Other development opportunities involve the different applications of the core technology. His InReach product could be modified for the elderly or dementia patients. To reach this market, Ned is considering an alliance with a paging company to expand his product's range and notification options. Envision a person with Alzheimer's disease wearing an InReach unit. If that person strays from their home, the base unit sounds an alarm and transmits over a phone line a message to a paging center to contact the person's guardian. The guardian's pager would instantly notify them of the situation. According to Ned, the paging technology can be added easily to the core technology and their is ample interest from the paging industry.
With the numerous potential market applications for his core technology, how does Ned stay focused on his targets? "I have to say to myself, 'Ned, just keep it in mind once you get to this step, the market opportunities are huge. You have to keep slugging it out to get to that next step. Once you get to that point then you can lift your head up and look around.'"
These potential opportunities are available because of ST's continued commitment to product development and its reputable pool of investors and advisors. "There was no way for the partnership to happen unless there was something substantial to show the potential partners. We have had extensive technical meetings with the potential partner, and all have not gone perfectly. We had an issue with technology development for future products that nearly broke the deal for us. The partner firm is a multi-million dollar company and we had a face-off with their president and chief legal officer, and I had a representative from my VC firm and my toughest director from the board of directors to work it out. If the venture was in its early phases we couldn't demonstrate a technology or show the potential for deep pockets and prove that they we are really savvy. The other company got to see I had stuff behind ST and not just me." For Ned, "It was easier to raise money and hire the engineers at that early stage than to partner with a big firm because of what I had in my corner to offer them."
VII. Challenges and Words of Wisdom
"The biggest hurdle was raising money." A common statement from entrepreneurs who have spent countless hours in meetings and on the phone, or have mailed dozens of business plans to individuals to solicit funds for their fledgling ventures. Depending on the maturity of the business, locating investors and then asking for money, can be physically and mentally challenging. Ned is no stranger to the "hat-in-the-hand" technique of gathering funds. After speaking with this entrepreneur, I believe the thoroughness of his venture's evaluation has helped to assuage the doubts of any prospective investor.
The other greatest challenge for Ned was locating and retaining the appropriate engineering firm. "My big mistake was being too casual about selecting the first engineering firm. When we got to the third engineering firm, and they failed at creating the alpha unit, that was almost company ending." This remark referred to the drain on resources and the lack of progress developing the core technology. As one entrepreneur stated, "it's like a mating dance...you are evaluating them and they are evaluating you." Yet another variable that is on the entrepreneur's plate when trying to bring together all the resources necessary to build a venture.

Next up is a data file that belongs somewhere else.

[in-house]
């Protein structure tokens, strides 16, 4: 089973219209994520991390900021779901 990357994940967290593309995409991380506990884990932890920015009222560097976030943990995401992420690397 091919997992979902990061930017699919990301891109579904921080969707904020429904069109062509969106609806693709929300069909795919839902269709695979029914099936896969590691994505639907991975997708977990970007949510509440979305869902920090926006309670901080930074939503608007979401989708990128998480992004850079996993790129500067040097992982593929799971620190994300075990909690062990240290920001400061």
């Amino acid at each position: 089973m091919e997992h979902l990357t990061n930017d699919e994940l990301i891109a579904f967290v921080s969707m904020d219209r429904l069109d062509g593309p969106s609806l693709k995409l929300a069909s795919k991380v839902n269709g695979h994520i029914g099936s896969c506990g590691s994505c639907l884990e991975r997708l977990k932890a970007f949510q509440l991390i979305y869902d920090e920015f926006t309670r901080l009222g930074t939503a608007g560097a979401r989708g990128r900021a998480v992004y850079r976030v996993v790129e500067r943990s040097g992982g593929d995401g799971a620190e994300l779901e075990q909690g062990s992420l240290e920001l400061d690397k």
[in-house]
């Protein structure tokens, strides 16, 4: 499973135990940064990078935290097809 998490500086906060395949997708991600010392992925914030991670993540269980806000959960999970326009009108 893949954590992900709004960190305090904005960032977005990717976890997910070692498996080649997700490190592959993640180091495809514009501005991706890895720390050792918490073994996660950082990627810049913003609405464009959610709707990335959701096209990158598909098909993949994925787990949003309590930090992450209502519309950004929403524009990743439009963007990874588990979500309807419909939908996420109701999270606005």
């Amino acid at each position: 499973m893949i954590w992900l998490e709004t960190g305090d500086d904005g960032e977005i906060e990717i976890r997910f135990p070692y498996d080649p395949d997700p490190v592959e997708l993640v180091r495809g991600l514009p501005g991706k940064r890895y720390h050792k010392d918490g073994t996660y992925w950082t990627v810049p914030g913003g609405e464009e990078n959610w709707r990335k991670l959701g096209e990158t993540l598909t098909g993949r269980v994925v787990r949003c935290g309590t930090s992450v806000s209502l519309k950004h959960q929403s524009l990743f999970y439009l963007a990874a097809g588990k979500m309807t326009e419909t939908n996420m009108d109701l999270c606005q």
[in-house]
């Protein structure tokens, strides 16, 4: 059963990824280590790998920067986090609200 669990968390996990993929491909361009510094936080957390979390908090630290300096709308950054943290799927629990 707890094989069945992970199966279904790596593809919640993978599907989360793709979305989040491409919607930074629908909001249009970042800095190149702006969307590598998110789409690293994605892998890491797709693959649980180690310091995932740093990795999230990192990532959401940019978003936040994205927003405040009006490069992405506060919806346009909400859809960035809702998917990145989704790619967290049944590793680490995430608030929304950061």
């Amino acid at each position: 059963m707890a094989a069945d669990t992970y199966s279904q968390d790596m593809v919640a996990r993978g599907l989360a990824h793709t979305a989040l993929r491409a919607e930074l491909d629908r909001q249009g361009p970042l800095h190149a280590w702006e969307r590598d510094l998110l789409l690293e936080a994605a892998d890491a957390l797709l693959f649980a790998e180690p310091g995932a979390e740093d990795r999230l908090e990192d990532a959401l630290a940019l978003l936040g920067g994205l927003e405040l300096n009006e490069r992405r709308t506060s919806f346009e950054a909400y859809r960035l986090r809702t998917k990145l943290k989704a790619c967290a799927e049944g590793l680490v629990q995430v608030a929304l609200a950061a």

Ned's experiences in building a company have run the gamut : from contracting resources and hiring designers to seeking investment and to promoting his company and products at conferences. Suffice to say, these experiences have expanded his business horizons. "It's good to have and end in mind and a journey towards, but in the end it's the journey that matters. Stop and take a look at what you actually need and be very pragmatic and practical and logical, and don't try to bullshit yourself. One of the biggest problems that one of my board members pointed out to me that entrepreneurs face is that they are self delusional." An entrepreneur must maintain a steady-headed approach with their resources and expenditures to achieve their goals, but they must not be risk-averse. "You can't be afraid to take chances because you may never get anywhere."
VIII. Critical Success Factors
Ned's goals are to maintain good investor relations and to give the investors a good return on their investment. He does not aspire to be the next General Electric; only to develop ST to its full potential. "I consider myself more of a start-up guy and one who can pull all the starting resources and energies together and running with it. I also feel that my interests strongly lie in the start-up phase of a company and that I could definitely see myself attempting something like this again in the future." For now, Ned's feet are planted firmly in ST.
For the venture to succeed, four goals must be met:
"The potential partner company wasn't used to partnering with someone who was not already set up with distribution. But my planning and decisiveness on what I wanted to accomplish helped me convince them that I was for real. This has caused some more late nights and fears that all this work may not pan out after four months of negotiating a deal." Ned stated his core technology should be ready for demonstration in six to nine months. The need for a corporate partner- to accelerate the technology development- has become an increasing key to the company's success.
- a large corporate partnership
- a fourth round of funding
- a paging partnership
- a distribution partnership
Ned believes that if his company has partial success with its potential markets, the business will be profitable and will provide his investors with a handsome return on their investment; then the company would be a prime acquisition target for a larger company. These events will happen in due time and at the pace the founder deems appropriate. "I'm not looking too far down the road right now. I'm only looking nine to twelve months ahead."-###